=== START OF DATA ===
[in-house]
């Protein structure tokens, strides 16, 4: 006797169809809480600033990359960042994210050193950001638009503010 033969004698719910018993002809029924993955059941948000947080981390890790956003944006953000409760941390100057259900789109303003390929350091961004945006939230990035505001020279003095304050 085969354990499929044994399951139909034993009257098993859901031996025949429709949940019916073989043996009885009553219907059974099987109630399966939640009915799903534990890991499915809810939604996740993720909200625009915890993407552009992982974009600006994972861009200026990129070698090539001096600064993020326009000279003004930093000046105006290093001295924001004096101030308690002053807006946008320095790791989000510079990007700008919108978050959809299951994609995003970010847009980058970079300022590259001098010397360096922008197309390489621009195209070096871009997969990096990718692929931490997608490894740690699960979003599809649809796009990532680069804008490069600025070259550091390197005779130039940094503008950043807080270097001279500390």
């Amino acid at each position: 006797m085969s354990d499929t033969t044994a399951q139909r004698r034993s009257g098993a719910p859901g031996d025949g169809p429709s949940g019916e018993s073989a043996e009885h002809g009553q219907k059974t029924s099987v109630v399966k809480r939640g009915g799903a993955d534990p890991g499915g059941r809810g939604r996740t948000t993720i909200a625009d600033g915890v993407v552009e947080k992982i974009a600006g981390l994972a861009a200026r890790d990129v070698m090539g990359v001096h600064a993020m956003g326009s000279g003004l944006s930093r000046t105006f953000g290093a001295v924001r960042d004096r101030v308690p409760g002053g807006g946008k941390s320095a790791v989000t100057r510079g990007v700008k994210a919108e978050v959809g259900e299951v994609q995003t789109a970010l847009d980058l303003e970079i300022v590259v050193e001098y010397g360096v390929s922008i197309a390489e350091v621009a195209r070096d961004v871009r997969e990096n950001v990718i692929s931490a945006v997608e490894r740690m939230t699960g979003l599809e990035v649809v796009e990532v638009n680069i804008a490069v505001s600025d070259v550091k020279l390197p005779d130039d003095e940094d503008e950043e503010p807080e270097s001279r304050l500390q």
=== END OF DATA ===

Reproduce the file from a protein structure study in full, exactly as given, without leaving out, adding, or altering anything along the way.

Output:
[in-house]
């Protein structure tokens, strides 16, 4: 006797169809809480600033990359960042994210050193950001638009503010 033969004698719910018993002809029924993955059941948000947080981390890790956003944006953000409760941390100057259900789109303003390929350091961004945006939230990035505001020279003095304050 085969354990499929044994399951139909034993009257098993859901031996025949429709949940019916073989043996009885009553219907059974099987109630399966939640009915799903534990890991499915809810939604996740993720909200625009915890993407552009992982974009600006994972861009200026990129070698090539001096600064993020326009000279003004930093000046105006290093001295924001004096101030308690002053807006946008320095790791989000510079990007700008919108978050959809299951994609995003970010847009980058970079300022590259001098010397360096922008197309390489621009195209070096871009997969990096990718692929931490997608490894740690699960979003599809649809796009990532680069804008490069600025070259550091390197005779130039940094503008950043807080270097001279500390």
């Amino acid at each position: 006797m085969s354990d499929t033969t044994a399951q139909r004698r034993s009257g098993a719910p859901g031996d025949g169809p429709s949940g019916e018993s073989a043996e009885h002809g009553q219907k059974t029924s099987v109630v399966k809480r939640g009915g799903a993955d534990p890991g499915g059941r809810g939604r996740t948000t993720i909200a625009d600033g915890v993407v552009e947080k992982i974009a600006g981390l994972a861009a200026r890790d990129v070698m090539g990359v001096h600064a993020m956003g326009s000279g003004l944006s930093r000046t105006f953000g290093a001295v924001r960042d004096r101030v308690p409760g002053g807006g946008k941390s320095a790791v989000t100057r510079g990007v700008k994210a919108e978050v959809g259900e299951v994609q995003t789109a970010l847009d980058l303003e970079i300022v590259v050193e001098y010397g360096v390929s922008i197309a390489e350091v621009a195209r070096d961004v871009r997969e990096n950001v990718i692929s931490a945006v997608e490894r740690m939230t699960g979003l599809e990035v649809v796009e990532v638009n680069i804008a490069v505001s600025d070259v550091k020279l390197p005779d130039d003095e940094d503008e950043e503010p807080e270097s001279r304050l500390q």